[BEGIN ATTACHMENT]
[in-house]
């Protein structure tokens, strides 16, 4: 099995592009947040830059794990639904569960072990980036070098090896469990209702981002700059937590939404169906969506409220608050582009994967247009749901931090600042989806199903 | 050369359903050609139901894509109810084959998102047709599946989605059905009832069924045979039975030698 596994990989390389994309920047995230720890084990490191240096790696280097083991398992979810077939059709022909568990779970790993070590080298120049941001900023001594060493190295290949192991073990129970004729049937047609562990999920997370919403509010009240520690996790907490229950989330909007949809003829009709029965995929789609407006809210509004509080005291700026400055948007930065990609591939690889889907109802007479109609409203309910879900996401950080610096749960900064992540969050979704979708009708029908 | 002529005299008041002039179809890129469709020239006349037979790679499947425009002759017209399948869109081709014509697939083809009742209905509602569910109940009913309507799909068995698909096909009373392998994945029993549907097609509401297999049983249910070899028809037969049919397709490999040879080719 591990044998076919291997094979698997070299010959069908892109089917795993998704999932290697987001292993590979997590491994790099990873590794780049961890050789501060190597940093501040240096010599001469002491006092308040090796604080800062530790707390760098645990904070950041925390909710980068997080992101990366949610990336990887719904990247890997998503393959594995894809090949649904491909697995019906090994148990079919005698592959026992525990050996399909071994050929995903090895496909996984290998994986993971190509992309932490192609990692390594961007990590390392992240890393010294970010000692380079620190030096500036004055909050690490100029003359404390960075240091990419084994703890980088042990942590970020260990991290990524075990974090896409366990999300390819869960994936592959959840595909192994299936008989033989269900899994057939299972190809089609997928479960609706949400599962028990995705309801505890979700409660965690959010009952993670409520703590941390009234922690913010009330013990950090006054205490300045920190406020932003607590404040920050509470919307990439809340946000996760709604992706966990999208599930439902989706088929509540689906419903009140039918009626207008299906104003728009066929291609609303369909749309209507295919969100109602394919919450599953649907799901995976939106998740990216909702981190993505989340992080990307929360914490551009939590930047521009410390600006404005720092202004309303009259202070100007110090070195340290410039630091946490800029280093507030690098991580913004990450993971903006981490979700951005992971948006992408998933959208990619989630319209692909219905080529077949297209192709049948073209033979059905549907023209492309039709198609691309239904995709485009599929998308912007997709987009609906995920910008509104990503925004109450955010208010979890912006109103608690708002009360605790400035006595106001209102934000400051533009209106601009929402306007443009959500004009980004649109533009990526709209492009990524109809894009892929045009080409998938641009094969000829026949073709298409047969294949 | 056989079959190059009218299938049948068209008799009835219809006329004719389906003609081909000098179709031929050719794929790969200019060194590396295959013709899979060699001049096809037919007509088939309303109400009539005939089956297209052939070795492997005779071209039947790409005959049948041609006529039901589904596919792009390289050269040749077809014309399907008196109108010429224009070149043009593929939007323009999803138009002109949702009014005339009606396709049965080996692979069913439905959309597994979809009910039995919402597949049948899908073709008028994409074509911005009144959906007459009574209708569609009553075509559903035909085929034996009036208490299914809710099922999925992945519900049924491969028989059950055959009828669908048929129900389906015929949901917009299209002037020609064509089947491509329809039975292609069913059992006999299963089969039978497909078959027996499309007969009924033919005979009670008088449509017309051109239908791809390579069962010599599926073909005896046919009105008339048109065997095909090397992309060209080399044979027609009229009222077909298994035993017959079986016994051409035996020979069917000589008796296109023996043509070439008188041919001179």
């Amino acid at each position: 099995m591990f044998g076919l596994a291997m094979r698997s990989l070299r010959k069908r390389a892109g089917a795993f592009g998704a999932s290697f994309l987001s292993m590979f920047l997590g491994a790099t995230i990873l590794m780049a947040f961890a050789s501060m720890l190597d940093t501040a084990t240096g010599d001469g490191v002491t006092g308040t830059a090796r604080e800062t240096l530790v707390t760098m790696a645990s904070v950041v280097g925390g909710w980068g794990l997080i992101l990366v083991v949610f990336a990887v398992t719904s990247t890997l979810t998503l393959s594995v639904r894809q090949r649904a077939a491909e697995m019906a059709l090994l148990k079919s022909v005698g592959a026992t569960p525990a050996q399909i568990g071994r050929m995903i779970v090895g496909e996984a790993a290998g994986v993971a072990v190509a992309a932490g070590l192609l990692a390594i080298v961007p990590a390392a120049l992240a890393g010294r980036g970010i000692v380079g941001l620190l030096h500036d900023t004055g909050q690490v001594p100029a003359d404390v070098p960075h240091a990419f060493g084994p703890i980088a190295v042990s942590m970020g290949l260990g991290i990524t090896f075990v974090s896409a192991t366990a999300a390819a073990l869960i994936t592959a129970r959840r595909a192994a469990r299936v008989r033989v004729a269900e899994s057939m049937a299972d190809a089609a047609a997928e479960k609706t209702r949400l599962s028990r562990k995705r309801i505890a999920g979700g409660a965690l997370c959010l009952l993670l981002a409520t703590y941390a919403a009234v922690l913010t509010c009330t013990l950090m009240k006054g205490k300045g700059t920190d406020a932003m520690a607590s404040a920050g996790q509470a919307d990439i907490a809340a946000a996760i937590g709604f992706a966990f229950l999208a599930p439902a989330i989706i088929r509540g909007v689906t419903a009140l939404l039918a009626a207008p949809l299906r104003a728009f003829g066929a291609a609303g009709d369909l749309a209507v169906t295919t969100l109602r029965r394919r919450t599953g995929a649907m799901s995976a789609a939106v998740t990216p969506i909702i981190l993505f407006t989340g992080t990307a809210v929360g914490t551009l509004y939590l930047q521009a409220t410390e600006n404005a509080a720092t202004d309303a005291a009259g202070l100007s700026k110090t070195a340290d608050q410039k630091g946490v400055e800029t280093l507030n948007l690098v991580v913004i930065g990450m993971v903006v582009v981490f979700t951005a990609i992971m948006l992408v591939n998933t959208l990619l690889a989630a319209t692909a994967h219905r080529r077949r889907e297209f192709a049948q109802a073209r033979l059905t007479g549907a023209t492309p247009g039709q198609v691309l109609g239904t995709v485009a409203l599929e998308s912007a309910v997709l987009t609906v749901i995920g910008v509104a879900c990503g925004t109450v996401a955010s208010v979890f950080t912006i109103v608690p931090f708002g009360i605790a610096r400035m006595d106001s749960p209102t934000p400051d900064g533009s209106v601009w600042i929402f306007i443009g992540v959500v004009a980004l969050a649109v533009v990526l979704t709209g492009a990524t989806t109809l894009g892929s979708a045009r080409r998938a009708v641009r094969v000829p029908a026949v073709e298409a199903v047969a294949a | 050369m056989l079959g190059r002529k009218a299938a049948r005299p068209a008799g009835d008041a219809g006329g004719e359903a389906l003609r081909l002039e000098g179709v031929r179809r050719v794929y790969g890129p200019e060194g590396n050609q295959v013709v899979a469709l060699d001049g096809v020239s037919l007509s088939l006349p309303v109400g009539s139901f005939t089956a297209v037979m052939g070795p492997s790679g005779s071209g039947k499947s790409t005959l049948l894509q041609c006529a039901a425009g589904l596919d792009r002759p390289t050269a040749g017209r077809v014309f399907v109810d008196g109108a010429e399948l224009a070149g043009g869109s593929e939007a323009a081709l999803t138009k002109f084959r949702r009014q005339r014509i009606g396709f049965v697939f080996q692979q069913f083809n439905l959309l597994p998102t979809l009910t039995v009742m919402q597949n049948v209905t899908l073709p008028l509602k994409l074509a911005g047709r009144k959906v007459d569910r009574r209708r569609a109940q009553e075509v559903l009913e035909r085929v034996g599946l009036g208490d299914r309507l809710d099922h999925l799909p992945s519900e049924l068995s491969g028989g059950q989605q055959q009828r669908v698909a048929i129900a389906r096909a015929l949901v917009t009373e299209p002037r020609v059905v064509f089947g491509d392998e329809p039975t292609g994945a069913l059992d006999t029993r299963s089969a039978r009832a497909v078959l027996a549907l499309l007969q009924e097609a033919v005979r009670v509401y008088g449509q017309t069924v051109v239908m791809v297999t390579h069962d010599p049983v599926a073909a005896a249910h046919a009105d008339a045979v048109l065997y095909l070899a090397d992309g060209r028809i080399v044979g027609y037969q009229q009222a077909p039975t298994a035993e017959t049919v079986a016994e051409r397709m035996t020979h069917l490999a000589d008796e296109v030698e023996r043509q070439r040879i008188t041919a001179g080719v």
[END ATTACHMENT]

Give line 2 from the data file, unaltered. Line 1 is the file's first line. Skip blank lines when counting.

């Protein structure tokens, strides 16, 4: 099995592009947040830059794990639904569960072990980036070098090896469990209702981002700059937590939404169906969506409220608050582009994967247009749901931090600042989806199903 | 050369359903050609139901894509109810084959998102047709599946989605059905009832069924045979039975030698 596994990989390389994309920047995230720890084990490191240096790696280097083991398992979810077939059709022909568990779970790993070590080298120049941001900023001594060493190295290949192991073990129970004729049937047609562990999920997370919403509010009240520690996790907490229950989330909007949809003829009709029965995929789609407006809210509004509080005291700026400055948007930065990609591939690889889907109802007479109609409203309910879900996401950080610096749960900064992540969050979704979708009708029908 | 002529005299008041002039179809890129469709020239006349037979790679499947425009002759017209399948869109081709014509697939083809009742209905509602569910109940009913309507799909068995698909096909009373392998994945029993549907097609509401297999049983249910070899028809037969049919397709490999040879080719 591990044998076919291997094979698997070299010959069908892109089917795993998704999932290697987001292993590979997590491994790099990873590794780049961890050789501060190597940093501040240096010599001469002491006092308040090796604080800062530790707390760098645990904070950041925390909710980068997080992101990366949610990336990887719904990247890997998503393959594995894809090949649904491909697995019906090994148990079919005698592959026992525990050996399909071994050929995903090895496909996984290998994986993971190509992309932490192609990692390594961007990590390392992240890393010294970010000692380079620190030096500036004055909050690490100029003359404390960075240091990419084994703890980088042990942590970020260990991290990524075990974090896409366990999300390819869960994936592959959840595909192994299936008989033989269900899994057939299972190809089609997928479960609706949400599962028990995705309801505890979700409660965690959010009952993670409520703590941390009234922690913010009330013990950090006054205490300045920190406020932003607590404040920050509470919307990439809340946000996760709604992706966990999208599930439902989706088929509540689906419903009140039918009626207008299906104003728009066929291609609303369909749309209507295919969100109602394919919450599953649907799901995976939106998740990216909702981190993505989340992080990307929360914490551009939590930047521009410390600006404005720092202004309303009259202070100007110090070195340290410039630091946490800029280093507030690098991580913004990450993971903006981490979700951005992971948006992408998933959208990619989630319209692909219905080529077949297209192709049948073209033979059905549907023209492309039709198609691309239904995709485009599929998308912007997709987009609906995920910008509104990503925004109450955010208010979890912006109103608690708002009360605790400035006595106001209102934000400051533009209106601009929402306007443009959500004009980004649109533009990526709209492009990524109809894009892929045009080409998938641009094969000829026949073709298409047969294949 | 056989079959190059009218299938049948068209008799009835219809006329004719389906003609081909000098179709031929050719794929790969200019060194590396295959013709899979060699001049096809037919007509088939309303109400009539005939089956297209052939070795492997005779071209039947790409005959049948041609006529039901589904596919792009390289050269040749077809014309399907008196109108010429224009070149043009593929939007323009999803138009002109949702009014005339009606396709049965080996692979069913439905959309597994979809009910039995919402597949049948899908073709008028994409074509911005009144959906007459009574209708569609009553075509559903035909085929034996009036208490299914809710099922999925992945519900049924491969028989059950055959009828669908048929129900389906015929949901917009299209002037020609064509089947491509329809039975292609069913059992006999299963089969039978497909078959027996499309007969009924033919005979009670008088449509017309051109239908791809390579069962010599599926073909005896046919009105008339048109065997095909090397992309060209080399044979027609009229009222077909298994035993017959079986016994051409035996020979069917000589008796296109023996043509070439008188041919001179």